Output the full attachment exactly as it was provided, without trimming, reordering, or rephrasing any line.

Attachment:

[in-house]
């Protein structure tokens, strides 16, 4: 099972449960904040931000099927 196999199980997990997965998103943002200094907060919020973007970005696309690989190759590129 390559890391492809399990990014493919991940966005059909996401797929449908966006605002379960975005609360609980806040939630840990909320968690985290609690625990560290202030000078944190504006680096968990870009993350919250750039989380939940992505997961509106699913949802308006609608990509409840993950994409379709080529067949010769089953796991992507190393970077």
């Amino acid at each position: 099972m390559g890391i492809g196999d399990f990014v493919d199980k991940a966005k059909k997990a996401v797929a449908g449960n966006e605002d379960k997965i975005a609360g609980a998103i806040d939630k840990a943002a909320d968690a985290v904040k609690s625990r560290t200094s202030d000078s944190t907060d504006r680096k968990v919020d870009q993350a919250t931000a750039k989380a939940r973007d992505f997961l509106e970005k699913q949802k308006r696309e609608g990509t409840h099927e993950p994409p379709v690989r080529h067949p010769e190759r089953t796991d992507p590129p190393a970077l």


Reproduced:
[in-house]
């Protein structure tokens, strides 16, 4: 099972449960904040931000099927 196999199980997990997965998103943002200094907060919020973007970005696309690989190759590129 390559890391492809399990990014493919991940966005059909996401797929449908966006605002379960975005609360609980806040939630840990909320968690985290609690625990560290202030000078944190504006680096968990870009993350919250750039989380939940992505997961509106699913949802308006609608990509409840993950994409379709080529067949010769089953796991992507190393970077």
């Amino acid at each position: 099972m390559g890391i492809g196999d399990f990014v493919d199980k991940a966005k059909k997990a996401v797929a449908g449960n966006e605002d379960k997965i975005a609360g609980a998103i806040d939630k840990a943002a909320d968690a985290v904040k609690s625990r560290t200094s202030d000078s944190t907060d504006r680096k968990v919020d870009q993350a919250t931000a750039k989380a939940r973007d992505f997961l509106e970005k699913q949802k308006r696309e609608g990509t409840h099927e993950p994409p379709v690989r080529h067949p010769e190759r089953t796991d992507p590129p190393a970077l």